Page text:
• Rajita Sinha, PhD, is Foundations Fund Professor of Psychiatry and Professor in the Child Study Center and of Neuroscience; Director, Yale Interdisciplinary Stress Center; Deputy Chair of Psychiatry for Psychology and Chief, Psychology Section in Psychiatry. Her research is focused on understanding the biobehavioral processes by which stress, trauma and adversity are associated with both risk for addiction and relapse and treatment failure for addictive disorders and other chronic mental and physical illness risk. Her research also elucidates stress resilience mechanisms and processes by which those mechanisms are affected by stress and trauma to increase within and inter-generational vulnerability to addiction and other mental and physical illnesses. Her program also develops and tests novel addiction prevention and treatment strategies that target stress pathophysiology in addictive disorders and stress regulation in individuals at-risk for addiction problems. She utilizes a number of different approaches to address these objectives, including human experimental studies, neuroimaging, neurocognitive approaches, pharmacological approaches, sociobehavioral and clinical treatment outcome studies and prevention approaches. These objectives are accomplished through various NIH funded research projects available for fellow involvement.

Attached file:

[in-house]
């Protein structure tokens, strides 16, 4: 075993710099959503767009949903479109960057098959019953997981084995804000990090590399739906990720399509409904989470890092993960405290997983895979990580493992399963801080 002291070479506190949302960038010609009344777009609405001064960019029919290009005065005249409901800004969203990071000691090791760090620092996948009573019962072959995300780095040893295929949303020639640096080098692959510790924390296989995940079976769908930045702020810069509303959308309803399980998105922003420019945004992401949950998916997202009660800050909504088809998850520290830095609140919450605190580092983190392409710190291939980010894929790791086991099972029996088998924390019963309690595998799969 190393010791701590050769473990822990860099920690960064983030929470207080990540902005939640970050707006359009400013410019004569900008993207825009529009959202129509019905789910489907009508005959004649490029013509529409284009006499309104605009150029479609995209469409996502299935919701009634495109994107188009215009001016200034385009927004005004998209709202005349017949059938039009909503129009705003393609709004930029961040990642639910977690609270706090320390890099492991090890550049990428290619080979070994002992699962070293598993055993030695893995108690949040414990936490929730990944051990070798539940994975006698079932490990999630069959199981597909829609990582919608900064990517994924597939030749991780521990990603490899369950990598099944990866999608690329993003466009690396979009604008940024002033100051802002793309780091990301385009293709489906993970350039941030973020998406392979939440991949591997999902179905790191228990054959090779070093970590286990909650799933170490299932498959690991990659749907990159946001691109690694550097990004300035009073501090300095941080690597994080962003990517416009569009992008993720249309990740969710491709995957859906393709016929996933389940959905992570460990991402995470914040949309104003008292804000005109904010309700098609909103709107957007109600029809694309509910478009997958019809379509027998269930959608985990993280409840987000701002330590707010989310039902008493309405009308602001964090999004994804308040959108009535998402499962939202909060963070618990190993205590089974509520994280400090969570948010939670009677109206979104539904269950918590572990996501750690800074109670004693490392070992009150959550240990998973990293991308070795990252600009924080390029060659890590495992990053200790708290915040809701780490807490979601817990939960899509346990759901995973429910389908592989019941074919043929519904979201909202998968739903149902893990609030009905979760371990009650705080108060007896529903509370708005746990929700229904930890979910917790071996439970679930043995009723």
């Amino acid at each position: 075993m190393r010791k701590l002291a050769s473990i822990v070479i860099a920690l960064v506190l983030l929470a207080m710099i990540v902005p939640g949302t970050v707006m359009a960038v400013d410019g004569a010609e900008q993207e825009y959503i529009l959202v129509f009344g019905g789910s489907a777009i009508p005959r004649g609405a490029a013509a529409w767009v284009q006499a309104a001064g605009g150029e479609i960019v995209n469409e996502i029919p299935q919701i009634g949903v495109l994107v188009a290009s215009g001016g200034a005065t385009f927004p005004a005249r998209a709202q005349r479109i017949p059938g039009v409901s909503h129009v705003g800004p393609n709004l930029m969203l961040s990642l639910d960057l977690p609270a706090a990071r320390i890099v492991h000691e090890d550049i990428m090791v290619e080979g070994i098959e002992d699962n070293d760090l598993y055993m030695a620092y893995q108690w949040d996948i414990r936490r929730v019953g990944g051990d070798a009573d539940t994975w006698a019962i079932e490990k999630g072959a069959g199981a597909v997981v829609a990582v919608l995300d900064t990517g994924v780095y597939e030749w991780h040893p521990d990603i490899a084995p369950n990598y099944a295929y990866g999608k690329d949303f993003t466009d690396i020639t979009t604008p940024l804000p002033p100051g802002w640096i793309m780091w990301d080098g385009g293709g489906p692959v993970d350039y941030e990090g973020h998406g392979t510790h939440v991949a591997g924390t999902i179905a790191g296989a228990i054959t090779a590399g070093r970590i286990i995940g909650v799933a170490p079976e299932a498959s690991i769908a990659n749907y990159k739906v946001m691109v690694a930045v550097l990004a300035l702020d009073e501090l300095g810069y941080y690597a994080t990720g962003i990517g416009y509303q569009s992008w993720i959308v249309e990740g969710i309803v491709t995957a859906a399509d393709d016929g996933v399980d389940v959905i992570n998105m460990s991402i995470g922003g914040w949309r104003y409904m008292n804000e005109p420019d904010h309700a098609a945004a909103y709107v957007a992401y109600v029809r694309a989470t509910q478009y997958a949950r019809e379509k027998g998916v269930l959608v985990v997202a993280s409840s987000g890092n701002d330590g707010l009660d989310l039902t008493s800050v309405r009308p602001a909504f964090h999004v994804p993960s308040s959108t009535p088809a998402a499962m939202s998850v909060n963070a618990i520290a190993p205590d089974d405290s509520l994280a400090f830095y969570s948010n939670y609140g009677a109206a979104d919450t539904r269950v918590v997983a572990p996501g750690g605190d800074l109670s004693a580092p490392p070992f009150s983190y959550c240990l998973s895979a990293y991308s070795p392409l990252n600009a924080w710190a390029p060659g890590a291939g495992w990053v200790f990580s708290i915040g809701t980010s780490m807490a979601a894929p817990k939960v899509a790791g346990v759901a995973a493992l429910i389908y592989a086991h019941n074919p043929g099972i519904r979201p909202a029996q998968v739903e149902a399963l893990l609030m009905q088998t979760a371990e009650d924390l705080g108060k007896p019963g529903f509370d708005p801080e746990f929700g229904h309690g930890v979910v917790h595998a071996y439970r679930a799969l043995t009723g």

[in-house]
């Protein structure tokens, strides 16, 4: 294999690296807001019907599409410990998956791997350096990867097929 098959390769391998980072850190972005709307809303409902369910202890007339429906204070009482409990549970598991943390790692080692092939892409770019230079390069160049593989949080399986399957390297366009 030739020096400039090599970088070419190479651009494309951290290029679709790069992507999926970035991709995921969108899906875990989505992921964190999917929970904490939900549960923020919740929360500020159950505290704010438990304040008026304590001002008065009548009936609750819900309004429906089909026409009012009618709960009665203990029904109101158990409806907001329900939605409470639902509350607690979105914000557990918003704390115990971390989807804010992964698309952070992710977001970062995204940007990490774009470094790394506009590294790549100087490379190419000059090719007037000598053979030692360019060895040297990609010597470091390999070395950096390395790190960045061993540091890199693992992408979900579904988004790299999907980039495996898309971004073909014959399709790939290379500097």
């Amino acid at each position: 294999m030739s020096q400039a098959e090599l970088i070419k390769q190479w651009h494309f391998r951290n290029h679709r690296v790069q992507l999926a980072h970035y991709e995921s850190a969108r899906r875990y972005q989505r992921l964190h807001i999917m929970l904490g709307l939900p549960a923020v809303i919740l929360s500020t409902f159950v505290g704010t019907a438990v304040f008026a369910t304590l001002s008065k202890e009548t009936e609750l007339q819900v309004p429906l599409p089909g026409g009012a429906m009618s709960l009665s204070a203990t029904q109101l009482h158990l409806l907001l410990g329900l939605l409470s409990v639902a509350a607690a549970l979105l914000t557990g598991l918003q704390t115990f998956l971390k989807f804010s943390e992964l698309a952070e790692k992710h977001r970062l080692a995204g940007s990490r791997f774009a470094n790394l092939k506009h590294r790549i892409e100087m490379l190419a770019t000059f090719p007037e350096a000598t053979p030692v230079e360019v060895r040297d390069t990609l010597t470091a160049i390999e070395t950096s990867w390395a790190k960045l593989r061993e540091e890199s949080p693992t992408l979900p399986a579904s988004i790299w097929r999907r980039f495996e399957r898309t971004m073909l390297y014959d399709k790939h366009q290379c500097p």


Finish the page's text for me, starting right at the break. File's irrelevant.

• Tami P. Sullivan, PhD, is Professor of Psychiatry (Psychology), Co-Director of the Division of Prevention and Community Research, Co-Director of the Postdoctoral Fellowship in Substance Use Prevention Research, and Director of Family Violence Research and Programs. Her program of research is centered on individual- and system-level factors that affect the wellbeing of victims of intimate partner violence (IPV), with specific attention to daily processes and micro-longitudinal designs (e.g., real-time assessment). At the individual level, Dr. Sullivan's work aims to advance understanding of the relationships among IPV and its highly prevalent negative outcomes such as posttraumatic stress, substance use, and sexual risk in an effort to develop preventive interventions that promote safety and resilience. At the systems-level, she conducts IPV research and evaluation within the criminal justice and other service systems (e.g., Health Care system, HIV service system). She studies the impact of the system?s response on victims? wellbeing including the ways in which it promotes or impedes victims? safety, recovery and resilience. Dr. Sullivan is a licensed psychologist with extensive clinical experience with victims and offenders of IPV, providing services in a range of settings from community programs, dual diagnosis programs, inpatient settings, and outpatient clinics to domestic violence shelters, transitional living programs, and community programs. Current projects include but are not limited to a focus on the role of firearm threat in the lives of women experiencing IPV, the ways in which IPV impacts the daily functioning of women living with HIV, a peer-led IPV support group intervention, a single-session, technology-facilitated hope-based intervention for women who have experienced IPV; and an effectiveness implementation study to promote retention in opioid treatment among women who experience IPV by targeting PTSD.